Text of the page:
Scary Stories for a Primary Care Provider

September 23rd, 2010

You know what scares me in my job as a nurse practitioner?  You’d probably think it is a missed diagnosis, a treatment failure, or a drug-drug interaction.  You’d probably think malpractice liability and obscure diagnoses with unusual presenting symptoms would keep me up at night.  Oh, these things are stressful, certainly, but they don’t scare me.What really frightens me is the number of middle-aged, middle-income adults I examine; find an acute or chronic illness in, and who then inform me that they are unable to afford the care they need.  There is a steady parade of people in these circumstances.  What scares me is that there are more of them and that there are ever-higher wage-earners now falling into the “don’t bother with the prescription unless I can afford it” category of patient.Every day on my job I meet patients who need something expensive and make do with something else.  The first line therapy for diabetes is inexpensive, but the recommended second-line oral medications for diabetes are over $100 per month, each.  So that patient gets last decade’s technology.  It is treatment, but not the best practice.  Arthritis sufferers cannot afford maintenance medications. Asthmatics cannot afford an inhaled steroid.  Heart attack survivors cannot afford the currently recommended regimen of drugs to prevent another heart attack.  Seizure patients can’t afford new antiepileptic medications, and instead must take 25 year-old medications with serious side-effects.What am I doing with so many patients like the ones I describe?  I am an occupational health nurse practitioner clearing people for new jobs.  I find newly discovered diseases several times per day, and almost never does the perspective new-hire have a primary care provider.  They have no job, no money, no health insurance, no access to indigent care in the county where I practice.  All they have is…  And my empathy.  And my conscience.  And my band-aid-dispensing solutions to a gaping social problem in our country.  It’s a grave situation (pun intended).  I am the nurse practitioner performing employment physicals who must change his hat to primary care provider several times each day because the need is so compelling, and the system is so broken.Yet, willing as I am, the system itself conspires against me.  I am restricted by really stupid Florida laws in my professional practice.  I could do so much more if the handcuffs which prevent me from doing my job were removed.  Being in the exam room, with the door closed, facing a person who has been unemployed for a year, and watching his or her smile of pride at a new job dissolve into tears as they learn they have a chronic illness which makes him or her unable to start the job, and no way to care for themselves, is what scares me.  It scares me that my expertise, empathy, and conscience are all they’ve got, but the cracks keep widening.  It scares me that there is no social-engineered solution, and I am completely left to devise my own.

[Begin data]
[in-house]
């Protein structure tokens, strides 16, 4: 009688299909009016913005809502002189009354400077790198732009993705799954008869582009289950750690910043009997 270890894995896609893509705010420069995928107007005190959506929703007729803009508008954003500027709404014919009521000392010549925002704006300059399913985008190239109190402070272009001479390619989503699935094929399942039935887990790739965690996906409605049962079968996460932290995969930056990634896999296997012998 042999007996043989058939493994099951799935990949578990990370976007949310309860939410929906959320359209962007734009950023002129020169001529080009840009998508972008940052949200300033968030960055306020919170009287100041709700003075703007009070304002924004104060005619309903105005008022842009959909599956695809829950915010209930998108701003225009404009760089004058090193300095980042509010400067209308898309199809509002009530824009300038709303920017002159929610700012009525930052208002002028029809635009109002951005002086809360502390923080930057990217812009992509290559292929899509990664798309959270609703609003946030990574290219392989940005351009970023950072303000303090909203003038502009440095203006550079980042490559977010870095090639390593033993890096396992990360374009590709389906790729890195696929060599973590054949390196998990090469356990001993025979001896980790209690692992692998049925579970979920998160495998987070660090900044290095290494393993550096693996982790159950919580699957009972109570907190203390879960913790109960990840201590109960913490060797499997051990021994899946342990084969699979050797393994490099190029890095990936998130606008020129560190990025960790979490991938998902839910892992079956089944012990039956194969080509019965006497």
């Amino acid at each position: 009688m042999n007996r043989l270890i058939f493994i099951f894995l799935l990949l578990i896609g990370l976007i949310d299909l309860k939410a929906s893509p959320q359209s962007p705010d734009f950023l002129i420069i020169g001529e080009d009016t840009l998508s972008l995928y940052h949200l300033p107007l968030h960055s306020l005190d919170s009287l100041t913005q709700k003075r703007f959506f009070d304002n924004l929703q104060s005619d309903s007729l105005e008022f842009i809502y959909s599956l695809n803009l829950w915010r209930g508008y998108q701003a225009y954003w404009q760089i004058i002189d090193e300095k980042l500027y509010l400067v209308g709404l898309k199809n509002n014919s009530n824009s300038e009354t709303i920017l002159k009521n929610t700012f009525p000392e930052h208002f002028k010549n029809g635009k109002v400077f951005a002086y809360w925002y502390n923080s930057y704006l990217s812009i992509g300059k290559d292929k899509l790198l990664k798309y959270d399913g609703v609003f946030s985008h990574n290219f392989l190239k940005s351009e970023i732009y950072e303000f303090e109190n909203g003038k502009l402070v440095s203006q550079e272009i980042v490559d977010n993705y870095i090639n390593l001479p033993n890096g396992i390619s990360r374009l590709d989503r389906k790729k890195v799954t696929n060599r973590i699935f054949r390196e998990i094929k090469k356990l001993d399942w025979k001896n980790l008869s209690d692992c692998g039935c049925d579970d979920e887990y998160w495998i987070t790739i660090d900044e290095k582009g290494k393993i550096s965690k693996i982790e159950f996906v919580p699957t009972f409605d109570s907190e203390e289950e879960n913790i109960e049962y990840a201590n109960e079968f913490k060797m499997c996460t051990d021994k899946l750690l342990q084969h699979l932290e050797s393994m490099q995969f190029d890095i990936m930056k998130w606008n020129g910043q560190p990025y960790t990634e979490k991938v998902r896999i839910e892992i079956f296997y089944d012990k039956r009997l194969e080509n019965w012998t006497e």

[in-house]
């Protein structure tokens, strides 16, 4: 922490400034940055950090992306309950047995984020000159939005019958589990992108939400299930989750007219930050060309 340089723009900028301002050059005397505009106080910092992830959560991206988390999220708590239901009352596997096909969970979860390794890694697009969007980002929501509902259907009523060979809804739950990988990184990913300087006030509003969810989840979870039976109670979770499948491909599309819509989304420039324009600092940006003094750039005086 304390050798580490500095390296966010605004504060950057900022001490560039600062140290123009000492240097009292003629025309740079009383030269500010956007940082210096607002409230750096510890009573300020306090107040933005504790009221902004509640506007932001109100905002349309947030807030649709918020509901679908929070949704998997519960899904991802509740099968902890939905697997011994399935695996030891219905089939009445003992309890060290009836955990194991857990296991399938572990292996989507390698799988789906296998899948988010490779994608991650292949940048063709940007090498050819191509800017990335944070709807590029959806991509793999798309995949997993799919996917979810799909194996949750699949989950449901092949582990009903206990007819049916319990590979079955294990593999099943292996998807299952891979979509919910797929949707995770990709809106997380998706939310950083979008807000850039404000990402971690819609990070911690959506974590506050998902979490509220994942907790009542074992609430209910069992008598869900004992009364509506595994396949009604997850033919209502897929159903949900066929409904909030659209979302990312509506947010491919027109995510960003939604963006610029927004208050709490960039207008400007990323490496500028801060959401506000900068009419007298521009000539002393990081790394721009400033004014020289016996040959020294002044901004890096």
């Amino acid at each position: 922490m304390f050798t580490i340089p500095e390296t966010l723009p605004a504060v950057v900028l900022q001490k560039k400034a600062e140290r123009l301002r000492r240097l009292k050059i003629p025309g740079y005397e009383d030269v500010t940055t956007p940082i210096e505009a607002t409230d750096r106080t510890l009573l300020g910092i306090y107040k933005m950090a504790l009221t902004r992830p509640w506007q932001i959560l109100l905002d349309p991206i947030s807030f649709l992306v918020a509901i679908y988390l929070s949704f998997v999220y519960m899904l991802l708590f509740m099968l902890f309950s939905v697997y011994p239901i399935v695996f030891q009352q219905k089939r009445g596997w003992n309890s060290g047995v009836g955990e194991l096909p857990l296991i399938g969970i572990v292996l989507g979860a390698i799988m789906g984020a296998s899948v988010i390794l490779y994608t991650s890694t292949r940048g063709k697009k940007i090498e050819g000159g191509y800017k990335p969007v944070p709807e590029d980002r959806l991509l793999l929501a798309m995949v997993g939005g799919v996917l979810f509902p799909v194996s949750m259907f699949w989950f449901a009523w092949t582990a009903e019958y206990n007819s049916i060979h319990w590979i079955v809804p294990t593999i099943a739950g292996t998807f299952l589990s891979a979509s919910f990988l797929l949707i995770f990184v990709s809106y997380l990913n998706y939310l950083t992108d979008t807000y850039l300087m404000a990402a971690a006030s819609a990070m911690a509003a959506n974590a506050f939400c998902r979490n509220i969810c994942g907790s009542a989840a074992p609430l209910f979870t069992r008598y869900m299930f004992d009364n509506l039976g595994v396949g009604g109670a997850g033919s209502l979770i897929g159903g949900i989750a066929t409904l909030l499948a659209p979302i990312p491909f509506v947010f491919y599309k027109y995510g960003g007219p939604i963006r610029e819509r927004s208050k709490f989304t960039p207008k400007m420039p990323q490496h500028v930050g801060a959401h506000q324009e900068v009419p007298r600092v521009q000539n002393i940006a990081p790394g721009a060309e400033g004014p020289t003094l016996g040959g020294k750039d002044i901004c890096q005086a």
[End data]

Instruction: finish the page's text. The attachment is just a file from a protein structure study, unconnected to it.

Advanced Practice Registered Nurses deliver safe, high quality , cost effective care.

August 20th, 2010



Health care consumers face a severe shortage of primary care providers who can care for people of all ages, but particularly those with multiple chronic conditions. Florida has about 3 million people living in health professional shortage areas. In some Florida counties no physicians will accept Medicaid and the only Medicaid providers are Advanced Practice Registered Nurses.


Florida is on the American Medical Association’s list of states where patients may have trouble accessing a primary care physician. Forty percent of internists do not take new Medicaid patients.


Leading health care economists have studied the evidence and recommend a proven cost-effective and immediate solution to the primary care shortage problem is utilization of Advanced Practice Registered Nurses (APRNs) who are allowed to practice at their full scope of certification and educational training.


APRNs are Registered Nurses who have advanced their education through graduate studies in primary care, acute hospital care, maternity care, anesthesia care and system wide population care. To practice in Florida they must receive national certification and have a minimum of a Masters degree.


The safety, quality of care and level of patient satisfaction of APRNs have been well documented in multiple research studies and found to be comparable to that of physicians.[1]


Many studies have shown that when states utilize APRNs to their full capacity, the state insurance organizations save money.  Utilizing Nurse Practitioners as primary care providers in Tennessee was shown to decrease Medicaid costs by over 20 percent.


In Florida several legislative restrictions prevent APRNs from practicing to their full scope. This causes many Medicaid patients to be denied necessary care.


The national standard is to allow APRNs to practice at their full capacity and realize tremendous cost savings as a result/


In order to increase care and save costs, Florida should change the laws that restrict APRNs from practicing at full scope.

[1] American Academy of  Nurse Practitioners. Quality of Nurse Practitioner Practice. Washington D.C. 2007

FMA disparages reputation of Nurse Practitioners

August 9th, 2010

Letter to Editor in rebuttal of Florida Medical Association Comments from article titled: Looking to Write Controlled Prescriptions, Nurse Practitioners Seek to Engage Mike Haridopolos on August 4, 2010.


It is estimated that by granting Nurse Practitioners, Nurse Midwives and Nurse Anesthetists the same prescriptive privileges as 48 states and the district of Columbia, Florida could save billions in dollars every year. Studies in other states have shown a reduction to state Medicaid budgets of twenty percent or greater when Nurse Practitioners are allowed to practice at their full abilities.


The Florida Medical Association recently made several statements that were blatantly false regarding Nurse Practitioners.  Their claim that Nurse Practitioners are not educated in their graduate programs to prescribe controlled medications is untrue and appears to be an attempt to scare the public.


Nurse Practitioners, Nurse Midwives and Nurses Anesthetists education occurs in graduate educational programs. They study pharmacology and pharmacotherapeutics including the indications, possible interactions, management and monitoring for prescribing all legal medications both those that are controlled and non-controlled. They must undergo rigorous certification examinations that test their ability to manage the medical care of their patients.